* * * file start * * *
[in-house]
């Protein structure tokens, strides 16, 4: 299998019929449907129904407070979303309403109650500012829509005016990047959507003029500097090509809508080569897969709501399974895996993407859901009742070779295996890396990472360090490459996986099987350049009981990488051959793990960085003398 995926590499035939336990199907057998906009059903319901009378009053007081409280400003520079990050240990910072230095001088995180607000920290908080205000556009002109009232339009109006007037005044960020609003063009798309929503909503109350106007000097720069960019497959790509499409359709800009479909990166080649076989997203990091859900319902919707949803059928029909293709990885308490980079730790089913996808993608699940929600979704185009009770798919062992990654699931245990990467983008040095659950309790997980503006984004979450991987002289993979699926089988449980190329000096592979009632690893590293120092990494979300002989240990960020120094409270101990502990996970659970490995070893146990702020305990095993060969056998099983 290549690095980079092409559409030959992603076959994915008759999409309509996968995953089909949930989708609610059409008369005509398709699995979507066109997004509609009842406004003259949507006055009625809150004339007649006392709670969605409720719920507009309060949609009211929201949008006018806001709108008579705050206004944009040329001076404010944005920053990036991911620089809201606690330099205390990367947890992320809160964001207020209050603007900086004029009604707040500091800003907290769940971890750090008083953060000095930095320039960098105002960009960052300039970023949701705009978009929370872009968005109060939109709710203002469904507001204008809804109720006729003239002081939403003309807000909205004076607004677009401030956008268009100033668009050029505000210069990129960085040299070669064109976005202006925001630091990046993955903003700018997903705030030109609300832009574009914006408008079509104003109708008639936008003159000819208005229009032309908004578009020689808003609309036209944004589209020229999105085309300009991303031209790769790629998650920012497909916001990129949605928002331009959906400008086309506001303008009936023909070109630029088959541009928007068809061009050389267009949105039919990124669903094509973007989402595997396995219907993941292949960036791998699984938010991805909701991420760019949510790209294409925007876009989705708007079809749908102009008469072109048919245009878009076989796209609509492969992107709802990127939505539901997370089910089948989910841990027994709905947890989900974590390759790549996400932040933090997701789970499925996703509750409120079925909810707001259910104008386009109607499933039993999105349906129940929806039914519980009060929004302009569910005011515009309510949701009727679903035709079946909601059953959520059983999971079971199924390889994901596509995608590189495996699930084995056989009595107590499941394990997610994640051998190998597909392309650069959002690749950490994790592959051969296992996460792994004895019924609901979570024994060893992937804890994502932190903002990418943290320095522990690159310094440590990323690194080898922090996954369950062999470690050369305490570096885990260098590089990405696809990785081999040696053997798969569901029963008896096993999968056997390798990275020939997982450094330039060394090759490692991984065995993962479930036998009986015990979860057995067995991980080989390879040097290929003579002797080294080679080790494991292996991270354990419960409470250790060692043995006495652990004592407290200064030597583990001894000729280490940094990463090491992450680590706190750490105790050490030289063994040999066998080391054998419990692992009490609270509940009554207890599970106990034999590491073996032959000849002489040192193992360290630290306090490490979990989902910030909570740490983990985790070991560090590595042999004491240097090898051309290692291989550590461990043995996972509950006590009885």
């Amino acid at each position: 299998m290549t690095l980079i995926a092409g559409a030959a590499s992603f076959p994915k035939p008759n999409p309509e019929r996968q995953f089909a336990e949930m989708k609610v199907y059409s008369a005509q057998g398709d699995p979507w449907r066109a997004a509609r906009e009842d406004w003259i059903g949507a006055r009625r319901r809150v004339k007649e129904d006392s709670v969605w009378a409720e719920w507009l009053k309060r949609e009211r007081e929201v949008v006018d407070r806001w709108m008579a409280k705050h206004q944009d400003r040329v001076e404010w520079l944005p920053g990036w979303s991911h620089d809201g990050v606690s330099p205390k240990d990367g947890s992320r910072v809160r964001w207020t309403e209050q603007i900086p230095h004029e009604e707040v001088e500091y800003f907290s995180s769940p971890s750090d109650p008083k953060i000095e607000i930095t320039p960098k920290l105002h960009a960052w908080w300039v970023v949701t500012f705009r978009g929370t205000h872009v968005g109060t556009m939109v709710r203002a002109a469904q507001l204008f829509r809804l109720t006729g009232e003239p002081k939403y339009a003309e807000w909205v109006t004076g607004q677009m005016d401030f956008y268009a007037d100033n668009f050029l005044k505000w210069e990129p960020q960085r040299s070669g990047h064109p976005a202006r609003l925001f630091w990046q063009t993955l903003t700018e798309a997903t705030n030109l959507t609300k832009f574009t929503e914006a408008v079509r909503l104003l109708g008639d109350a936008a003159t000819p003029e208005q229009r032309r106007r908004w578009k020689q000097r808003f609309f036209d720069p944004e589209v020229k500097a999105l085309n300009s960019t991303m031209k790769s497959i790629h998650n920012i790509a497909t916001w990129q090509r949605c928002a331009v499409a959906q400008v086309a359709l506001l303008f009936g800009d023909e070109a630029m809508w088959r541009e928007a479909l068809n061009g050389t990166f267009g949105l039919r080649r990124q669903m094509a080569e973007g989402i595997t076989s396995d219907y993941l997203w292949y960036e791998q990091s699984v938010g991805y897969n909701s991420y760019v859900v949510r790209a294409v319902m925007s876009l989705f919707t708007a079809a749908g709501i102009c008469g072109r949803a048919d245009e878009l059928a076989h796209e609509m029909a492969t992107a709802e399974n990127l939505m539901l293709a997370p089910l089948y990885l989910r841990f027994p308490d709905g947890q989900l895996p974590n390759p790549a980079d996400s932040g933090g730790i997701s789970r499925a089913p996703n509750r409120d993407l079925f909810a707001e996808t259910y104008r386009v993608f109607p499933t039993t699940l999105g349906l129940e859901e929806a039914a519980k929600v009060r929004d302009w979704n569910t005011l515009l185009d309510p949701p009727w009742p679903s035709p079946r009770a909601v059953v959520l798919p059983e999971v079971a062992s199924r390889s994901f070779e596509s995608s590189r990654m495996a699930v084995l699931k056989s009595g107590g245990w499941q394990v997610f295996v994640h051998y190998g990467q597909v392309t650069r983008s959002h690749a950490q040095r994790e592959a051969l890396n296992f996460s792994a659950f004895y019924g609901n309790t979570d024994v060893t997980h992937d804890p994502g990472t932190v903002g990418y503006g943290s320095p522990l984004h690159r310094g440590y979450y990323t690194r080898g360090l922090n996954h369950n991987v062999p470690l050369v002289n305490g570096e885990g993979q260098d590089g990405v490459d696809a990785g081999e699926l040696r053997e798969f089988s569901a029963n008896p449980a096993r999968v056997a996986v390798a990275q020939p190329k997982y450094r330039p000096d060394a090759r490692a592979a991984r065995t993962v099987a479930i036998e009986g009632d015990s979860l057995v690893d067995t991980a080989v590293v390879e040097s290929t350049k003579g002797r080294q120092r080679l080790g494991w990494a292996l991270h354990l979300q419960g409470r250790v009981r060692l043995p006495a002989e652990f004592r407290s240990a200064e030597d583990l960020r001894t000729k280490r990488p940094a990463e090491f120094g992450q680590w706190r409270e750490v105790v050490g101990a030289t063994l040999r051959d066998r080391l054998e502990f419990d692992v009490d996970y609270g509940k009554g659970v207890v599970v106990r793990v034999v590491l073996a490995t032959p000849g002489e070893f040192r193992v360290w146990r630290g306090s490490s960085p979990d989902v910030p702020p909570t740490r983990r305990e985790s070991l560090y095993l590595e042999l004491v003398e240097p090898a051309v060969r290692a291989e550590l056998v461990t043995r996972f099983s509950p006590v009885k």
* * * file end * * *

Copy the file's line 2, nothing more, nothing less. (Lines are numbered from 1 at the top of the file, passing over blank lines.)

């Protein structure tokens, strides 16, 4: 299998019929449907129904407070979303309403109650500012829509005016990047959507003029500097090509809508080569897969709501399974895996993407859901009742070779295996890396990472360090490459996986099987350049009981990488051959793990960085003398 995926590499035939336990199907057998906009059903319901009378009053007081409280400003520079990050240990910072230095001088995180607000920290908080205000556009002109009232339009109006007037005044960020609003063009798309929503909503109350106007000097720069960019497959790509499409359709800009479909990166080649076989997203990091859900319902919707949803059928029909293709990885308490980079730790089913996808993608699940929600979704185009009770798919062992990654699931245990990467983008040095659950309790997980503006984004979450991987002289993979699926089988449980190329000096592979009632690893590293120092990494979300002989240990960020120094409270101990502990996970659970490995070893146990702020305990095993060969056998099983 290549690095980079092409559409030959992603076959994915008759999409309509996968995953089909949930989708609610059409008369005509398709699995979507066109997004509609009842406004003259949507006055009625809150004339007649006392709670969605409720719920507009309060949609009211929201949008006018806001709108008579705050206004944009040329001076404010944005920053990036991911620089809201606690330099205390990367947890992320809160964001207020209050603007900086004029009604707040500091800003907290769940971890750090008083953060000095930095320039960098105002960009960052300039970023949701705009978009929370872009968005109060939109709710203002469904507001204008809804109720006729003239002081939403003309807000909205004076607004677009401030956008268009100033668009050029505000210069990129960085040299070669064109976005202006925001630091990046993955903003700018997903705030030109609300832009574009914006408008079509104003109708008639936008003159000819208005229009032309908004578009020689808003609309036209944004589209020229999105085309300009991303031209790769790629998650920012497909916001990129949605928002331009959906400008086309506001303008009936023909070109630029088959541009928007068809061009050389267009949105039919990124669903094509973007989402595997396995219907993941292949960036791998699984938010991805909701991420760019949510790209294409925007876009989705708007079809749908102009008469072109048919245009878009076989796209609509492969992107709802990127939505539901997370089910089948989910841990027994709905947890989900974590390759790549996400932040933090997701789970499925996703509750409120079925909810707001259910104008386009109607499933039993999105349906129940929806039914519980009060929004302009569910005011515009309510949701009727679903035709079946909601059953959520059983999971079971199924390889994901596509995608590189495996699930084995056989009595107590499941394990997610994640051998190998597909392309650069959002690749950490994790592959051969296992996460792994004895019924609901979570024994060893992937804890994502932190903002990418943290320095522990690159310094440590990323690194080898922090996954369950062999470690050369305490570096885990260098590089990405696809990785081999040696053997798969569901029963008896096993999968056997390798990275020939997982450094330039060394090759490692991984065995993962479930036998009986015990979860057995067995991980080989390879040097290929003579002797080294080679080790494991292996991270354990419960409470250790060692043995006495652990004592407290200064030597583990001894000729280490940094990463090491992450680590706190750490105790050490030289063994040999066998080391054998419990692992009490609270509940009554207890599970106990034999590491073996032959000849002489040192193992360290630290306090490490979990989902910030909570740490983990985790070991560090590595042999004491240097090898051309290692291989550590461990043995996972509950006590009885």